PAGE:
In March 2010, Air Koryo was allowed to resume operations into the EU with their Tu-204 planes which were fitted with the necessary equipment to comply with mandatory international standards. All other Air Koryo aircraft remain banned from landing at EU airports or overflying EU airspace.[30][37][38]

Airline rating

Air Koryo was the only one-star airline among 681 airlines rated and reviewed by the Skytrax service in 2014.[39] Air Koryo had held this rating for four years in a row.[40]

See also


  1. "» Pyongyang Airport provides flight service worldwide". Retrieved 9 October 2010.
  2. "Contact." Air Koryo. Retrieved on 6 August 2009. "Democratic People's Republic of Korea P'yongyang – Head office Air Koryo Sunan District P'yongyang"
  3. 1 2 "Directory: World Airlines". Flight International. 27 March 2007. p. 59.
  4. 1 2 "World Airlines Survey". Flight International: 512. 13 April 1961. Retrieved 5 October 2014.
  5. "WORLD AIRLINES SURVEY". Flight International. IPC Transport Press Limited: 567. 10 April 1969. Retrieved 21 August 2016.
  6. "List of airlines subject to an operating ban or operational restrictions within the European Union" (PDF). European Commission for Transport. European Commission. Retrieved 17 June 2016.
  7. Air Koryo Asian Info, Retrieved 25 January 2015
  8. "North Korea's quirky (and unsafe) Air Koryo survives and, increasingly, appears to thrive". International Herald Tribune. 29 March 2009. Retrieved 9 October 2010.
  9. "North Korean Economy Watch » Blog Archive » Air Koryo launches Shanghai-Pyongyang flights". 28 July 2010. Retrieved 9 October 2010.
  10. "2010年*上海=平壤8月散客*出团计划 行行摄摄 旅游摄影 出行旅游论坛". Retrieved 9 October 2010.
  11. "Photo ť P-814 (CN: 66368) Air Koryo Tupolev Tu-134 by LGY". Retrieved 9 October 2010.
  12. 1 2 "Al - Malek International Group". Retrieved 25 October 2012.
  13. JL (23 February 2012). "Air Koryo to Start Pyongyang – Harbin Charter service from late-Apr 2012 | Airline Route – Worldwide Airline Route Updates". Retrieved 15 August 2013.
  14. JL (19 March 2012). "Air Koryo S12 Operation Changes to Kuala Lumpur | Airline Route – Worldwide Airline Route Updates". Retrieved 15 August 2013.
  15. "air koryo | 2003 | 2045 | Flight Archive". Retrieved 9 October 2010.
  16. "N. Korean plane to test-fly direct air route with South". Asia Africa Intelligence Wire. 20 July 2002.
  17. 1 2 3 "Air Koryo". Retrieved 15 August 2013.
  18. 1 2 "Facebook". Retrieved 24 April 2015.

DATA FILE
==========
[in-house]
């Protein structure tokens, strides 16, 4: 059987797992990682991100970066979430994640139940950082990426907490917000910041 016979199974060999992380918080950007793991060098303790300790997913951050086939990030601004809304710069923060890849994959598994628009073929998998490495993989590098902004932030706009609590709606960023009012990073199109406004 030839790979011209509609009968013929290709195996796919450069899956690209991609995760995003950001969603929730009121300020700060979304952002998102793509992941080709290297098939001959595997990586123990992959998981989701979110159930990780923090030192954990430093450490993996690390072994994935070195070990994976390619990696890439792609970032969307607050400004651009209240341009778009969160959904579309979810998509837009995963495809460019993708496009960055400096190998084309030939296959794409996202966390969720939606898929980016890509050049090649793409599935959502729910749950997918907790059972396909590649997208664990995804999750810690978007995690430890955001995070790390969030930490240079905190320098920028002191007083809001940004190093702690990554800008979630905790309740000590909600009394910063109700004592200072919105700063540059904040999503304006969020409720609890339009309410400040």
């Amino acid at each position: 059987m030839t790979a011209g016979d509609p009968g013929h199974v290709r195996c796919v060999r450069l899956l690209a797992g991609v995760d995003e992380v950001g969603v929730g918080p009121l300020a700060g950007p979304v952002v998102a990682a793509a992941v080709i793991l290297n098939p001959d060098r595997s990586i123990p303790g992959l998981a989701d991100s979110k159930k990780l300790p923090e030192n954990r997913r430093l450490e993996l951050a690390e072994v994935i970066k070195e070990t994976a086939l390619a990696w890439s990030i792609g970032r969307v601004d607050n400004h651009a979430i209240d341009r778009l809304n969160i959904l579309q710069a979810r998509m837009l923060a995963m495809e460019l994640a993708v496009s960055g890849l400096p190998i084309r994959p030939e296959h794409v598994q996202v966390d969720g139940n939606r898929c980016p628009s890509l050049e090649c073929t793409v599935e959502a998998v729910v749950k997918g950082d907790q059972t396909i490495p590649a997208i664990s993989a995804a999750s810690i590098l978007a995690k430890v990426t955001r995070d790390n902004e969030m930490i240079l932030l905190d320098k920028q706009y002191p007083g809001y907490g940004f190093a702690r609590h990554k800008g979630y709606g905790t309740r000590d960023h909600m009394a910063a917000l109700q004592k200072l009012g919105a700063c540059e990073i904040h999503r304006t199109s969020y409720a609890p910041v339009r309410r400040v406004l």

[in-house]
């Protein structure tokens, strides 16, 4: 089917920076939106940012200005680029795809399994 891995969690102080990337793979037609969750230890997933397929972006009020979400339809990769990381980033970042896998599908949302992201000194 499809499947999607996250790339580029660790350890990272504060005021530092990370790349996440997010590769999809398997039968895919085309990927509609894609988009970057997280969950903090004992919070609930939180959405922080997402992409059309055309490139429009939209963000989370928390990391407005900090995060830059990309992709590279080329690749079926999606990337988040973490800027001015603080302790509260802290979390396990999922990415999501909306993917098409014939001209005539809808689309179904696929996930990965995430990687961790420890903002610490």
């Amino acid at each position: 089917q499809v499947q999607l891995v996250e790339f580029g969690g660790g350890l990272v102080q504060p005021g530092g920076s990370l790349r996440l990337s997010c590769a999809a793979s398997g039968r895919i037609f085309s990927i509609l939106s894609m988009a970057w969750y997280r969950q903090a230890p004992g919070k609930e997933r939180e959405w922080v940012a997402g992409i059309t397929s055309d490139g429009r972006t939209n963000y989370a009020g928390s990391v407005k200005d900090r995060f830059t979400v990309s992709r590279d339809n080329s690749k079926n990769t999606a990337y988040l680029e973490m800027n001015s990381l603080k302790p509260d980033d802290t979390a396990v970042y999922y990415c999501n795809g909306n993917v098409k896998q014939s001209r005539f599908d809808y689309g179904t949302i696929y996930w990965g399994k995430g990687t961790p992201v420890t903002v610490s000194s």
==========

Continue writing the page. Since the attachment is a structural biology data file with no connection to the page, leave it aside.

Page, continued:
19. "Facebook". Retrieved 24 April 2015.
  20. "Facebook". Retrieved 24 April 2015.
  23. "Aviation News". September 2006. Archived from the original on 1 November 2007.
  24. Archived 26 April 2011 at the Wayback Machine.
  25. "'World's worst airline' launches online booking". Telegraph. 31 May 2011. Retrieved 25 October 2012.
  26. "✈ наша авиация". Retrieved 15 August 2013.
  27. "Самолёт Ту-204-100В передан авиакомпании "Air Koryo" – Аргументы и Факты". Retrieved 9 October 2010.
  29. 1 2 "EU Bans All Airlines From Philippines, Sudan in New Blacklist". BusinessWeek. 30 March 2010. Archived from the original on 29 September 2010. Retrieved 9 October 2010.
  30. "Aviation Safety Database report P-551". 30 June 1979. Retrieved 14 August 2015.
  31. "Aviation Safety Database report P-889". 1 July 1983. Retrieved 9 October 2010.
  32. "Around the World: 23 Killed in Guinea Crash Of a North Korean Plane". The New York Times. UPI. 6 July 1983. ISSN 0362-4331. Archived from the original on 6 January 2016.
  33. "North Korean Air Koryo plane makes emergency landing in China". Reuters. 22 July 2016.
  34. Fly Well portal (Which contains links to the common air transport policy)(English), European Commission, 22 March 2006
  35. Commission Regulation (EC) No 474/2006 of 22 March 2006 (PDF-file)(English), European Commission, 22 March 2006
  36. "Commission updates the list of airlines banned from the European airspace". Europa Press Release Database. 30 March 2010.
  37. "EU Upholds Flight Ban". Radio Free Asia. 13 January 2010.
  38. "Airline Rating". Skytrax. Retrieved 7 December 2013.
  39. (22 January 2015) And the very worst airline in the world is... Traveller24, Retrieved 25 January 2015